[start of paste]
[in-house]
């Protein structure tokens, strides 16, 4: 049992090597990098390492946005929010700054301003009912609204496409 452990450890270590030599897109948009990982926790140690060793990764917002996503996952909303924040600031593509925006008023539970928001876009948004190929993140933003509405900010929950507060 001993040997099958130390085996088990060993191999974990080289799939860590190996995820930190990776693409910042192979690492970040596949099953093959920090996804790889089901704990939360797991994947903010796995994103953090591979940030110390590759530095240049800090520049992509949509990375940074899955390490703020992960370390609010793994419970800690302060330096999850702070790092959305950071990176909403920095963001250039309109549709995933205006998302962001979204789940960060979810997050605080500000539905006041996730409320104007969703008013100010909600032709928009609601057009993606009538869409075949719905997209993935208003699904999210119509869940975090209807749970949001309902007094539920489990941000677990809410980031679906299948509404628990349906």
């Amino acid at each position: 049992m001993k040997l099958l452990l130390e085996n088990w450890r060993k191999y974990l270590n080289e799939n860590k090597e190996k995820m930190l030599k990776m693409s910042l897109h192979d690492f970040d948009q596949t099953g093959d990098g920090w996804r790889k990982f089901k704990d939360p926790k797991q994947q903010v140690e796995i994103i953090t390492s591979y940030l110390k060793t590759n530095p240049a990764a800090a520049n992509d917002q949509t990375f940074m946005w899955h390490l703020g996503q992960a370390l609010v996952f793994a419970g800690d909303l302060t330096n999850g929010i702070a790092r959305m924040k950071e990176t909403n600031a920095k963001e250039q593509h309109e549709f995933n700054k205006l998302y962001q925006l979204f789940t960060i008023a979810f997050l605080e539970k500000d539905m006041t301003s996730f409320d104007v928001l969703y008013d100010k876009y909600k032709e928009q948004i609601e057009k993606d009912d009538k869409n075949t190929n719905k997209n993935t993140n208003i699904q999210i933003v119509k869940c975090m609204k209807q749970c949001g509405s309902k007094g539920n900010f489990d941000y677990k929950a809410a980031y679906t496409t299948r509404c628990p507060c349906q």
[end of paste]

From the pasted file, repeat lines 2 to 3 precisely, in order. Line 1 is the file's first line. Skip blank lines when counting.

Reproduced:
């Protein structure tokens, strides 16, 4: 049992090597990098390492946005929010700054301003009912609204496409 452990450890270590030599897109948009990982926790140690060793990764917002996503996952909303924040600031593509925006008023539970928001876009948004190929993140933003509405900010929950507060 001993040997099958130390085996088990060993191999974990080289799939860590190996995820930190990776693409910042192979690492970040596949099953093959920090996804790889089901704990939360797991994947903010796995994103953090591979940030110390590759530095240049800090520049992509949509990375940074899955390490703020992960370390609010793994419970800690302060330096999850702070790092959305950071990176909403920095963001250039309109549709995933205006998302962001979204789940960060979810997050605080500000539905006041996730409320104007969703008013100010909600032709928009609601057009993606009538869409075949719905997209993935208003699904999210119509869940975090209807749970949001309902007094539920489990941000677990809410980031679906299948509404628990349906």
């Amino acid at each position: 049992m001993k040997l099958l452990l130390e085996n088990w450890r060993k191999y974990l270590n080289e799939n860590k090597e190996k995820m930190l030599k990776m693409s910042l897109h192979d690492f970040d948009q596949t099953g093959d990098g920090w996804r790889k990982f089901k704990d939360p926790k797991q994947q903010v140690e796995i994103i953090t390492s591979y940030l110390k060793t590759n530095p240049a990764a800090a520049n992509d917002q949509t990375f940074m946005w899955h390490l703020g996503q992960a370390l609010v996952f793994a419970g800690d909303l302060t330096n999850g929010i702070a790092r959305m924040k950071e990176t909403n600031a920095k963001e250039q593509h309109e549709f995933n700054k205006l998302y962001q925006l979204f789940t960060i008023a979810f997050l605080e539970k500000d539905m006041t301003s996730f409320d104007v928001l969703y008013d100010k876009y909600k032709e928009q948004i609601e057009k993606d009912d009538k869409n075949t190929n719905k997209n993935t993140n208003i699904q999210i933003v119509k869940c975090m609204k209807q749970c949001g509405s309902k007094g539920n900010f489990d941000y677990k929950a809410a980031y679906t496409t299948r509404c628990p507060c349906q």